“In short, the shinbashira was acting like an enormous stationary pendulum, which the puny shoves from the separately oscillating floors were futilely trying to make swing. Though they had none of the mathematics, the ancient craftsmen seemed to have an innate grasp of the principles behind what today is known as “tuned mass damping”.
I love finding out about technologies and techniques that were employed centuries before they were scientifically understood because those reminders are always humbling. We tend to think of technology and civilisation in general as a gradual upward trend – uninterrupted progress from some dark pre-history to the bright modern future. But that’s a dangerous assumption. In reality there are peaks and troughs of technology and cultural wisdom.
In the first century AD Roman engineers created concrete was stronger, less susceptible to wear and required far less energy to create than its modern equivalent. The exact formula for this Roman concrete is still unknown but the structures they created with it are still standing.
Likewise medieval smiths used a now unknown forging process to create damascus steel- an alloy with properties that scientists have only recently been able to replicate in the lab using carbon nanotubes. Damascus steel was used mainly for the creation of weapons and the forging process produced tiny water-like patterns on the surface of the metal. It’s still unclear how these weapons were forged. According to wikipedia the reasons for the loss of the technology are just as mysterious;
Production of these patterned swords gradually declined, ceasing by around 1750, and the process was lost to metalsmiths. Several modern theories have ventured to explain this decline, including the breakdown of trade routes to supply the needed metals, the lack of trace impurities in the metals, the possible loss of knowledge on the crafting techniques through secrecy and lack of transmission, suppression of the industry in India by the British Raj, or a combination of all the above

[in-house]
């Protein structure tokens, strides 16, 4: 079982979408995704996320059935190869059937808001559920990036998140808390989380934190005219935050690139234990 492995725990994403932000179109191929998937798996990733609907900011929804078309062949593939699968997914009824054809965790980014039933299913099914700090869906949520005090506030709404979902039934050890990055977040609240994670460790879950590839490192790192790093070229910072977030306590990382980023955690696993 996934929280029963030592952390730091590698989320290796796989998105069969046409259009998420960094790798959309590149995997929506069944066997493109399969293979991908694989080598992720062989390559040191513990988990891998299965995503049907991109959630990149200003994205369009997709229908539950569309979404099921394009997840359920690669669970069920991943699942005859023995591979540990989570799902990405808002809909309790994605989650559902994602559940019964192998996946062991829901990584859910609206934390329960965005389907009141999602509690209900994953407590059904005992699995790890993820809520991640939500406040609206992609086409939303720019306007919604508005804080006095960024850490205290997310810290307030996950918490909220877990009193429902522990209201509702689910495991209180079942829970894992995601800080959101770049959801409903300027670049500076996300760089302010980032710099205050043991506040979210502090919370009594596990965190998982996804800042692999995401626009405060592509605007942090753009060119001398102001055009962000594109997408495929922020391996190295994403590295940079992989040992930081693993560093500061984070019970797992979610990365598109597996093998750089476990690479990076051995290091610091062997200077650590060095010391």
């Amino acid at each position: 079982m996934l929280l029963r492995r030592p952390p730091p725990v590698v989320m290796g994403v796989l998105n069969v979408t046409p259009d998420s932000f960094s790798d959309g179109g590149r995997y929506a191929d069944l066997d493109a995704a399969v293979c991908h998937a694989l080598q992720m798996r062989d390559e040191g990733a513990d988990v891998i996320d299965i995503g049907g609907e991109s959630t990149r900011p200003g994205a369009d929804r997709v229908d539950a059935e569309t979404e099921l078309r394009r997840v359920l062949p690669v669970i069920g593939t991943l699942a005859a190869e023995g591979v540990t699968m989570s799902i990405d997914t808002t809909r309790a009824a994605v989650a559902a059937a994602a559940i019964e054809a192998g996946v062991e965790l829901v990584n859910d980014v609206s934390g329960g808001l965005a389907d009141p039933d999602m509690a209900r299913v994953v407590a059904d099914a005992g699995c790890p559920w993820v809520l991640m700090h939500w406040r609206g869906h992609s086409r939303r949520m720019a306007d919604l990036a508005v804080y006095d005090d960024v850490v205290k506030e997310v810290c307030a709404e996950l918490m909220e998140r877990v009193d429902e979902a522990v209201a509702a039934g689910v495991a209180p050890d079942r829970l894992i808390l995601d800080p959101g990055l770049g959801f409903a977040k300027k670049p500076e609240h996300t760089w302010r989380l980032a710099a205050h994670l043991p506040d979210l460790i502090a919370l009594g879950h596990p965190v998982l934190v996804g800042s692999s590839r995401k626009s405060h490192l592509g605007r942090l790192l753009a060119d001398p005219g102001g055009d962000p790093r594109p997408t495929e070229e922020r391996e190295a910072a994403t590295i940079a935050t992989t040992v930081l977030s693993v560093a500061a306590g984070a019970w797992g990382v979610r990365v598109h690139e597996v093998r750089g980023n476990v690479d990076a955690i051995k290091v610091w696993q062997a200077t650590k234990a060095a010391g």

These are only a couple of stand-out examples. In the historical record of western Europe you can see how many scientific discoveries and entire disciplines became extinct only to be revived centuries later in Europe’s ‘age of enlightenment’. Ancient Greek and Roman insights into astronomy, medicine and mathematics were preserved and expanded upon by scholars in the early Islamic Caliphates and then translated into Latin during the middle ages. The surgical procedure known as ‘ligation’ where blood vessels or ducts are sewn shut was practiced by Greek phsyicians like Galen in the 3rd century AD, forgotten, and then reintroduced some 1,500 years later by Ambroise Paré.
Technology and innovation demand a certain level of vigilance. Given the massive technical leaps that have been made in the last century it’s easy to fall prey to a certain degree of hubris. People tend to treat the achievements of their more distant ancestors with a sort of cultural condescension- we look at a Roman monument or a Buddhist shrine and think; it’s pretty but it can’t teach us anything. We see how far we’ve come in the last few moments of our civilisation and disregard the grueling slog that preceded it. In doing so we forget that knowledge can erode if science is not valued. Japan’s Pagodas and the the towering Tokyo Skytree should give us pause.